Xu, Feng (RIPED / CNODC) | Li, Xianbing (RIPED) | Gong, Yiwen (The Ohio State University) | Lei, Cheng (RIPED) | Li, Xiangling (RIPED) | Yu, Wei (The University of Texas at Austin / Texas A&M University) | Miao, Jijun (The University of Texas at Austin / SimTech LLC) | Ding, Yutao (CNODC)
Natural fractures are commonly observed in the unconventional reservoir. Production history indicates that natural fractures have been playing an important role in the oil and gas development progress by improving the permeability of the reservoir and increasing the well productivity. In addition, inappropriate development strategies result in the unreasonable single well oil rate, early water breakthrough, severe damages to the unconventional reservoir and overwhelming economic losses when the fracture properties and distributions are not well understood before the development. Hence, it is of great importance to propose a powerful and efficient workflow to describe the fracture distribution clearly, including building a 3D fracture model, performing history matching and forecasting productions of the unconventional reservoir. In this study, we present a powerful and practical workflow through using Fracflow software and EDFM (Embedded Discrete Fracture Model) to build the 3D DFN (Discrete Fracture Network) model. The main methodology used to perform the fracture modelling allows rigorously handling of both hydraulic fractures and natural fractures that can be identified in an unconventional reservoir. This modelling allows computing the real geometrical fracture attributes (mainly orientation and density) and the spatial distribution of fractures. Fracture conductivity values will be calibrated through a comparison of the Kh(permeability thickness) from the well test to the Kh model computed from the upscaling of the fracture model. The mentioned model above will be built by means of a stochastic simulation constrained by the results of the static and dynamic fracture characterization. In the reservoir simulation phase, EDFM processor combining commercial reservoir simulators is fully integrated to perform history matching and production performance forecast of the unconventional reservoir. With a new set of formulations used in EDFM, the non-neighboring connections (NNCs) in the EDFM are converted into regular connections in traditional reservoir simulators, and the NNCs factors are linked with gridblock permeabilities. EDFM provides three kinds of NNC pairs, transmissibility factors, and the connections between fractures and wells. With the aid of the EDFM processor, we can obtain the number of additional grids, the properties of fracture grids, and the NNCs as the simulation input. From the proposed workflow, complex dynamic behaviors of natural fractures can be captured. This will further ensure the accuracy of DFMs and the efficiency offered by structured gridding. The practical workflow for the unconventional reservoir from modelling to simulation highlights the model constrained by the results of the static and dynamic fracture characterization, and the high efficiency to model discrete fractures through the revolutionary EDFM processor. Through this workflow, we can perform history matching effectively and simulate complex fractures including hydraulic fractures and naturally fractures. It potentially can be integrated into existing workflow for unconventional reservoirs for sensitivity analysis and production forecasting.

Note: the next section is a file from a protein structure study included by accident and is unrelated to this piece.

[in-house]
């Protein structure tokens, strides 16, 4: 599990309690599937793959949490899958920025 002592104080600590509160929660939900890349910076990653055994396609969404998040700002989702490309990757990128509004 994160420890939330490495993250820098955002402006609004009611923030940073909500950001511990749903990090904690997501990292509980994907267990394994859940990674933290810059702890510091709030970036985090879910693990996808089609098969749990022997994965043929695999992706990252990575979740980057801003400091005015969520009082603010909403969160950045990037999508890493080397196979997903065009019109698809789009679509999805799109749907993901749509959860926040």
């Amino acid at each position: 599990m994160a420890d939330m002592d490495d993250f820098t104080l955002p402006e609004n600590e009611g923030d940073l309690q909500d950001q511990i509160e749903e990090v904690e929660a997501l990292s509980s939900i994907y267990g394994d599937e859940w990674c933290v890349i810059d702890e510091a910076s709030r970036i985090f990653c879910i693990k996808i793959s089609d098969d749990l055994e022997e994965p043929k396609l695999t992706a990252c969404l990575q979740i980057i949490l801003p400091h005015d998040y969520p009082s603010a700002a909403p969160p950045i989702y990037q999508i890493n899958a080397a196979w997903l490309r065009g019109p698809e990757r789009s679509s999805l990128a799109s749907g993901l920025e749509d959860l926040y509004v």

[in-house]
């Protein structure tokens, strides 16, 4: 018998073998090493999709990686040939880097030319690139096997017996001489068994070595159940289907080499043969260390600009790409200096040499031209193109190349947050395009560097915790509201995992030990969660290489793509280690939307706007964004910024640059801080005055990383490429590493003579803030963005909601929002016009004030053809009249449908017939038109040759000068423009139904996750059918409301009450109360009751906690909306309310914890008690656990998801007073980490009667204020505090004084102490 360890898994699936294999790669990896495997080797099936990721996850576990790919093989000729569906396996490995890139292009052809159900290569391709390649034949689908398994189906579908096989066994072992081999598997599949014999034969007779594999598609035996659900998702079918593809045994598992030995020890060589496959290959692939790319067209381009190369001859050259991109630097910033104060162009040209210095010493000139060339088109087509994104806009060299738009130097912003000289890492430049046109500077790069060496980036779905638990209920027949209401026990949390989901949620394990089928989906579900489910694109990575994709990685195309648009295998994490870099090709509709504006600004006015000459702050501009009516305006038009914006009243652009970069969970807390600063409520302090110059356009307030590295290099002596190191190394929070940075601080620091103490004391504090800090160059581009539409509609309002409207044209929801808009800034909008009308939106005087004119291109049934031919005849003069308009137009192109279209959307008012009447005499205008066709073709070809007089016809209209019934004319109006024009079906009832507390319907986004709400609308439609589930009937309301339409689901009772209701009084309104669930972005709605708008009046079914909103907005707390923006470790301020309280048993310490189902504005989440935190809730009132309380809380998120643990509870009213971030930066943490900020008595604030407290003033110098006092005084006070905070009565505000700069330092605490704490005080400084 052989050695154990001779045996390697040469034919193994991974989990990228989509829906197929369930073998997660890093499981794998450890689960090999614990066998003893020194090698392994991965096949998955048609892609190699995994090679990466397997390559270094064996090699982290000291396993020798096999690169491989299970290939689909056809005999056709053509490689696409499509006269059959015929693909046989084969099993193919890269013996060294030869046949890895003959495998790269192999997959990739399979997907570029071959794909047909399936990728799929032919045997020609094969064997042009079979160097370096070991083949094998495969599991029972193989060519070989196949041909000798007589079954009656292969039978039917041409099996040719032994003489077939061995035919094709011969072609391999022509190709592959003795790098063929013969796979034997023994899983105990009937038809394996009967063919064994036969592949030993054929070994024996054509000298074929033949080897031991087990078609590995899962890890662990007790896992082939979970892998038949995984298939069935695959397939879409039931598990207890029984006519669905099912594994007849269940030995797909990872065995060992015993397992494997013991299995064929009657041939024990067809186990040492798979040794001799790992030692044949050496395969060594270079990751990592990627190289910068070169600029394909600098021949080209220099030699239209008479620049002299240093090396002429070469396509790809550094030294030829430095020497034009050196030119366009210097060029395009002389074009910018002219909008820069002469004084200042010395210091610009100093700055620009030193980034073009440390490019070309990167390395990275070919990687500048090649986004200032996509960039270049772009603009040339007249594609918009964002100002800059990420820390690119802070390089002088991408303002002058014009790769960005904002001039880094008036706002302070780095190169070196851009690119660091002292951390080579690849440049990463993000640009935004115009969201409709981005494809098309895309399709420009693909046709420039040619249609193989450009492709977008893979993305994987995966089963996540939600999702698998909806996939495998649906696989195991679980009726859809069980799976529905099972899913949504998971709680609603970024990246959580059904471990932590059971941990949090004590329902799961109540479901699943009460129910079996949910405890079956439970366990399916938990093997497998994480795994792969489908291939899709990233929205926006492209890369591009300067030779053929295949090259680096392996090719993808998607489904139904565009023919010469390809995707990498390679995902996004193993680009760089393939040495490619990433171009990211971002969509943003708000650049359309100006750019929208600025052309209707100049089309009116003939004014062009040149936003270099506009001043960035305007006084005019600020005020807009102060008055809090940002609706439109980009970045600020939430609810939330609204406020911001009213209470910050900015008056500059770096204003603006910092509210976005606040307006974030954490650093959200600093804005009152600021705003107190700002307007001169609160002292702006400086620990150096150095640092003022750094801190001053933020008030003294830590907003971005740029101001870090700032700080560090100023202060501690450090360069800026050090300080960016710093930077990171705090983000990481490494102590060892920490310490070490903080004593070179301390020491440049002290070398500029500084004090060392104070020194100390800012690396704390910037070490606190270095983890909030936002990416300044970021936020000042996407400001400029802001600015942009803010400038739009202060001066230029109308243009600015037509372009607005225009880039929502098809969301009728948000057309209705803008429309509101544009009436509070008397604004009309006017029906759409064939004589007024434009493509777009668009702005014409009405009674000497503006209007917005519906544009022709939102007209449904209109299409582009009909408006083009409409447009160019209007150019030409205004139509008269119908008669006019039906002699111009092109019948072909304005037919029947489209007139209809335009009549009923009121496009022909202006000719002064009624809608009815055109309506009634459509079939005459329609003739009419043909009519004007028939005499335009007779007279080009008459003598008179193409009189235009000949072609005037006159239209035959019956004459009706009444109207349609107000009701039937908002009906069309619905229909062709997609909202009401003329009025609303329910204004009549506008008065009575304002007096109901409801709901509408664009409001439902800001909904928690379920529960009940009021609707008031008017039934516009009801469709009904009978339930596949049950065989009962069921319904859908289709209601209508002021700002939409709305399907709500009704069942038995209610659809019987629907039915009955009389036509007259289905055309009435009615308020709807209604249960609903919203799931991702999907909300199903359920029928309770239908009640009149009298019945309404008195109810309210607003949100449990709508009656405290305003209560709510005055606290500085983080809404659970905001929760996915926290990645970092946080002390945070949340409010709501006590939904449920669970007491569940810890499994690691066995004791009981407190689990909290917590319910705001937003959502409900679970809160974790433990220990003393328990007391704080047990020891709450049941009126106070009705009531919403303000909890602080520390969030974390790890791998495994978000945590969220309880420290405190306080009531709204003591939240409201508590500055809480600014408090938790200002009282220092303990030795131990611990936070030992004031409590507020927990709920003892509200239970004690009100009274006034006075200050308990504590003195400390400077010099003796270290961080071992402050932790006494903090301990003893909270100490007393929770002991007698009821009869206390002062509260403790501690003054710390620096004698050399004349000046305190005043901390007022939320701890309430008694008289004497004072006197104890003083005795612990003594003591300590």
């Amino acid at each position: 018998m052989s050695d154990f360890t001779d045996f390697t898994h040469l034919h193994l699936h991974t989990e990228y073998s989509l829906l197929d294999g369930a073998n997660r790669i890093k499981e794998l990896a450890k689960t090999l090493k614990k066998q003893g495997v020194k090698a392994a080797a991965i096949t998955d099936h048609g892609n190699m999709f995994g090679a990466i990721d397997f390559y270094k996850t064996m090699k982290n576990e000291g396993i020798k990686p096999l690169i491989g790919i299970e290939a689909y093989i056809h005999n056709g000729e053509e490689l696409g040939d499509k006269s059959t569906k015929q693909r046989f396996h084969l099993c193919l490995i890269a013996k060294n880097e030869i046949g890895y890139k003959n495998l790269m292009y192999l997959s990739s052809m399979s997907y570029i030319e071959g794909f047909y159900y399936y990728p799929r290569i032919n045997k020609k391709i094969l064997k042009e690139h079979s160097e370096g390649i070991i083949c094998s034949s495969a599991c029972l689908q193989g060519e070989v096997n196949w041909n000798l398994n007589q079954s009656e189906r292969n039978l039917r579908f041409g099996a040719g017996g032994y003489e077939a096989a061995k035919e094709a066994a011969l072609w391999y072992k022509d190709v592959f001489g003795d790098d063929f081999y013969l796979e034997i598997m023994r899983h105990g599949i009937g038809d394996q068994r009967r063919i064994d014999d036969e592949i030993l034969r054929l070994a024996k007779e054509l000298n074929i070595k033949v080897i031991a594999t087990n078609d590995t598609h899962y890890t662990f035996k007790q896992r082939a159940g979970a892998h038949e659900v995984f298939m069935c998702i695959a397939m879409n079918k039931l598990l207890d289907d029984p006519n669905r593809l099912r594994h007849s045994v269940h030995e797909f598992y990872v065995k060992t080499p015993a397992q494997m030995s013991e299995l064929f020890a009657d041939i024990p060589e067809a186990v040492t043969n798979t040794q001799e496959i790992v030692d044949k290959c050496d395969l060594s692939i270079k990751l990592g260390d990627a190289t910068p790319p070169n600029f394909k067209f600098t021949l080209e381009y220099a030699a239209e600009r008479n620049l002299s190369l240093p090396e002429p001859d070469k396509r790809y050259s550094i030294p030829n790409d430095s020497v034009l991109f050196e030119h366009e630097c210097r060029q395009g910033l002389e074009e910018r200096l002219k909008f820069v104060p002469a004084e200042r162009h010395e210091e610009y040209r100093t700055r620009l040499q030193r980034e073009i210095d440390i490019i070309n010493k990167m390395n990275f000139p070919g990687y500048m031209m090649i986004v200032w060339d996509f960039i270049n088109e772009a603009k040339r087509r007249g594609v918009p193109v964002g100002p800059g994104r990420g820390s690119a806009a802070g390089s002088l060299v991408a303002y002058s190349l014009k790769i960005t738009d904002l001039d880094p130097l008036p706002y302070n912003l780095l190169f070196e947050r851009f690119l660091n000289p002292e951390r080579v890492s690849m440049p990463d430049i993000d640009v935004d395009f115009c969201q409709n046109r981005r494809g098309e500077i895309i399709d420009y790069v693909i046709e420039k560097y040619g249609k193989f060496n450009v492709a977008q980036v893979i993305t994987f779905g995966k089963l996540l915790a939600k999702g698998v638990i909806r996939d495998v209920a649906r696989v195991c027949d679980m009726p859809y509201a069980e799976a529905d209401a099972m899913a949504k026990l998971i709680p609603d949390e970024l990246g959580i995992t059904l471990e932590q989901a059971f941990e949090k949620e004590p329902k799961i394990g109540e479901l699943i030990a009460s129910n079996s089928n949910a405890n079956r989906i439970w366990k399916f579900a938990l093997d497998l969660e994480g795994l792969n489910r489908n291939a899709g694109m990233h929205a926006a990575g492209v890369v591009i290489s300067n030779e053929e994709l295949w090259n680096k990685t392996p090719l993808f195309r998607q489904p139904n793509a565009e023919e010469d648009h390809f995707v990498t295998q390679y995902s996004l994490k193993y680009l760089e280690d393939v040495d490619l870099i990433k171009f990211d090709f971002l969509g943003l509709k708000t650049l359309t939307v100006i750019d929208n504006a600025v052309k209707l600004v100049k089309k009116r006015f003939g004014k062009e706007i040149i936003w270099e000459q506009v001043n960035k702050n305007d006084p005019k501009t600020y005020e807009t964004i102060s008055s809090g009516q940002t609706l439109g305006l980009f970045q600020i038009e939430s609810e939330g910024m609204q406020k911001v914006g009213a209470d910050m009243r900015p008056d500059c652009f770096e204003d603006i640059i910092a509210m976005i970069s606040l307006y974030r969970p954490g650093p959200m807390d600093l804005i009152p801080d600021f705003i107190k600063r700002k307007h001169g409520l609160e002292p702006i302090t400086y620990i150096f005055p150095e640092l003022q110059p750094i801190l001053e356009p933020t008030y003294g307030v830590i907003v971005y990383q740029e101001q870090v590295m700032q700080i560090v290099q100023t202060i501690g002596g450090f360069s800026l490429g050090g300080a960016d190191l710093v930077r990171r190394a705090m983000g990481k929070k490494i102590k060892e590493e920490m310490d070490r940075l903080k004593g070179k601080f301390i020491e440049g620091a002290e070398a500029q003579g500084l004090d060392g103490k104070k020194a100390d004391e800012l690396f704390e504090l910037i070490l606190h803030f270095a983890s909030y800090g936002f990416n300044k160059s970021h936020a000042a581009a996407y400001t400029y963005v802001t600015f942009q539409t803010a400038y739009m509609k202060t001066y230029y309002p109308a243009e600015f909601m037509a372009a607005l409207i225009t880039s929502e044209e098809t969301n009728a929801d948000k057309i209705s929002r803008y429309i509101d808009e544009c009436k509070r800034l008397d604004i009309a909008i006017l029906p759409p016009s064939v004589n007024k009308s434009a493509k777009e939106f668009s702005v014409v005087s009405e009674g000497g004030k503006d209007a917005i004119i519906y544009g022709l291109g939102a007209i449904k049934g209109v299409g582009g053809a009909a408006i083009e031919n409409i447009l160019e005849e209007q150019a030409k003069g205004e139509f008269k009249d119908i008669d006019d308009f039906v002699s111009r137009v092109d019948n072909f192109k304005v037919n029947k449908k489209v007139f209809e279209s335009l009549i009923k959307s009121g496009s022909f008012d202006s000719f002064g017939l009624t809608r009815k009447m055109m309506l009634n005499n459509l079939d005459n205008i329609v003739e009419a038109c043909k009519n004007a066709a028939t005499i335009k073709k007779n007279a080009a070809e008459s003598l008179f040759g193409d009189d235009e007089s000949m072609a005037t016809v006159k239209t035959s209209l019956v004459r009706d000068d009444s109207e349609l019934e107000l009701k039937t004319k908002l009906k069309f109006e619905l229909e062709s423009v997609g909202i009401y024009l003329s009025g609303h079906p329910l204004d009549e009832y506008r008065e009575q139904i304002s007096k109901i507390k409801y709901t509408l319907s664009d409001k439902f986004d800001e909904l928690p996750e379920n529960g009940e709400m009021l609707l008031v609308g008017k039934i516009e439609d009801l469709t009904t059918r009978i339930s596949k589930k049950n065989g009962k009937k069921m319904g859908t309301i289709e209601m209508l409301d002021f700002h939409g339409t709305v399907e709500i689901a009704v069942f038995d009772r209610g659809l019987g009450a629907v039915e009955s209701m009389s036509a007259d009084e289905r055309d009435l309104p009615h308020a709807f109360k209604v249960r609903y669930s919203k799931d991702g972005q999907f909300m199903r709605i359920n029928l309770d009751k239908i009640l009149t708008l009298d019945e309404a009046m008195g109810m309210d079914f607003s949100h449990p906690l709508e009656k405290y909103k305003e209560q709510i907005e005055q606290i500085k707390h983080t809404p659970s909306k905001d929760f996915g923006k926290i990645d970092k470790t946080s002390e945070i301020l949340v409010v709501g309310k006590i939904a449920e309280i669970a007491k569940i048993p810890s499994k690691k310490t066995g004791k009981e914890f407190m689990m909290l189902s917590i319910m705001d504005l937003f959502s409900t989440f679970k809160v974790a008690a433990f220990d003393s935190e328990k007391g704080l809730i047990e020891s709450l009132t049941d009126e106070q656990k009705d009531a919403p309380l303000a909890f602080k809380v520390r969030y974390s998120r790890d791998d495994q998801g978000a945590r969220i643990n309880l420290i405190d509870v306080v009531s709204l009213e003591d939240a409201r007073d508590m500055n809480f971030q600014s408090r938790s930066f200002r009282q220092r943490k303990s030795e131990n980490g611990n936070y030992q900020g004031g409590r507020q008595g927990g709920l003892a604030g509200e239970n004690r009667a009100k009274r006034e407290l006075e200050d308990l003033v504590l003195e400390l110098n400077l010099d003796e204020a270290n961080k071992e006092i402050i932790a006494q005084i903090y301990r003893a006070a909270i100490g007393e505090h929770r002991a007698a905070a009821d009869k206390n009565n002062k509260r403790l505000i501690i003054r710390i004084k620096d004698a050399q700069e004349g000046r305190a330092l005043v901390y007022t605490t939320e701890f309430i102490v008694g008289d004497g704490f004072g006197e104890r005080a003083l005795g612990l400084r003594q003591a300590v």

Park, Jaeyoung (Texas A&M University) | Iino, Atsushi (Texas A&M University) | Datta-Gupta, Akhil (Texas A&M University) | Bi, Jackson (Anadarko Petroleum Corporation) | Sankaran, Sathish (Anadarko Petroleum Corporation)
The objective of this study is to develop a workflow to rapidly simulate injection and production phases of hydraulically fractured shale wells by (a) incorporating fracture propagation in flow simulators using a simplified physical model for pressure-dependent fracture conductivity and fracture pore volume (b) developing a hybrid Fast Marching Method (FMM) and 3D Finite Difference(FD) model for efficient coupled simulation and (c) automating the entire workflow for rapid analysis in a single simulator domain.
Pressure-dependent fracture transmissibility and pore volume multiplier models are assigned to predefined potential hydraulic fracture paths to mimic geomechanical behavior of fractures (i.e. opening and closure). The multipliers are based on empirical equations (e.g., Barton-Bandis model) and theoretical models (e.g., linear elastic fracture mechanics and cubic law). The FMM-based simulation transforms an original 3D reservoir model into an equivalent 1D simulation grid leading to orders of magnitude faster computation and is utilized to efficiently history-match field production and pressure data. A population-based history matching algorithm was used to minimize data misfit and quantify uncertainties in tuning parameters.
We demonstrate the effectiveness and efficiency of the proposed method using synthetic and field examples. First, we validated our proposed simplified fracture propagation model with a comprehensive coupled fluid flow and geomechanical simulator, ABAQUS. The results showed close agreement in both injection pressure response and fracture geometry. Next, the method was applied to a field case to history-match injection pressure and production data. Fracture geometry and properties were inferred from the injection phase and are input to the production phase modeling. After history matching, the misfit and uncertainty ranges in reservoir and fracture properties were substantially reduced.